Method Job Runtime Mean Error StdDev
    AList .NET 5.0 .NET 5.0 889,075.6 µs 14,010.42 µs 13,105.35 µs
    ASortedSet .NET 5.0 .NET 5.0 13,352.2 µs 211.94 µs 187.88 µs
    AHashSet .NET 5.0 .NET 5.0 788.3 µs 6.43 µs 6.01 µs
    AList .NET 6.0 .NET 6.0 691,480.0 µs 10,067.18 µs 9,416.85 µs
    ASortedSet .NET 6.0 .NET 6.0 12,775.4 µs 192.49 µs 180.05 µs
    AHashSet .NET 6.0 .NET 6.0 794.5 µs 6.19 µs 5.79 µs
    AList .NET Core 3.1 .NET Core 3.1 943,716.1 µs 6,523.18 µs 6,101.79 µs
    ASortedSet .NET Core 3.1 .NET Core 3.1 12,686.2 µs 143.02 µs 133.78 µs
    AHashSet .NET Core 3.1 .NET Core 3.1 957.7 µs 8.09 µs 7.57 µs

    I copied the data into Excel to generate some graphs.

    First off, let’s compare the three collection types across a single runtime (.NET 6 RC.2)

    Chart comparing all three collection types running on .NET 6 RC2

    So List<T> is the worst, by a lot. So much that it doesn’t fit that well on the chart! SortedSet<T> was a better choice, but look - HashSet<T> beats them both comfortably.

    Ok, so HashSet<T> would have been a better choice. I’ll remember that for next time.

    But while we’re here, let’s use this as a useful glimpse into how collection performance has (mostly) improved over time.

    List<T> has got better from .NET Core 3.1 to .NET 5 and now .NET 6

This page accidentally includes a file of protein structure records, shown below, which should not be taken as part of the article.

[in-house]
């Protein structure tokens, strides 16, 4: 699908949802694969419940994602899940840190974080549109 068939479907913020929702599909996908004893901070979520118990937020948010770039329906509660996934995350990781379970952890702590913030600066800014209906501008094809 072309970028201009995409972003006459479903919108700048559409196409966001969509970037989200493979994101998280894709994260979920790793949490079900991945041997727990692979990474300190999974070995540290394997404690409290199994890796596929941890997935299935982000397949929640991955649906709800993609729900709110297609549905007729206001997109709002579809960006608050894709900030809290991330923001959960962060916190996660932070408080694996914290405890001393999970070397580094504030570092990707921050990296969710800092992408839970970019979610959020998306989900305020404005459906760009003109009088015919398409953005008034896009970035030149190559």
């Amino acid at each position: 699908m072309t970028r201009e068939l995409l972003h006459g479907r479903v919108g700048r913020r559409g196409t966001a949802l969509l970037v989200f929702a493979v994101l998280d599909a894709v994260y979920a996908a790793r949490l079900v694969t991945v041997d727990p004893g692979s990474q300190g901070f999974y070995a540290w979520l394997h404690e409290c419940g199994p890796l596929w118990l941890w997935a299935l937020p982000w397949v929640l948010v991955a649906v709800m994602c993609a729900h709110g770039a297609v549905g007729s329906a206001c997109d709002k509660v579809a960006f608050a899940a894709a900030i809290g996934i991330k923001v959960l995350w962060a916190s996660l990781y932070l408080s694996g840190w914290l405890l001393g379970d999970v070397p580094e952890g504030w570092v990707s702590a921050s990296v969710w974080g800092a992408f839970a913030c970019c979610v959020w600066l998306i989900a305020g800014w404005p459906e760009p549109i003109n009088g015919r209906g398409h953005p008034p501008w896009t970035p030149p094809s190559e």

Chart comparing List<T> on the three runtimes

    Likewise, HashSet<T> made improvements from 3.1 to 5, with a tiny (possibly insignificant) regression for 6.

    Chart comparing HashSet<T> on the three runtimes

    The curious one is SortedSet<T>. It got worse in .NET 5, but clawed back some ground in .NET 6, though not quite back to 3.1 levels.

    Chart comparing SortedSet<T> on the three runtimes

    As to what’s behind the performance changes, a comparison of the source code for each type and reviewing any changes between .NET versions would give some clues - if the changes were insignificant then that does hint at underlying runtime improvements being the cause.

    List<T> is such a useful, general purpose collection type. I use it a lot. But after seeing this I’ll keep in mind that it is worth checking performance and that if necessary there are more specialised types that can perform a lot better if they’re able to be used.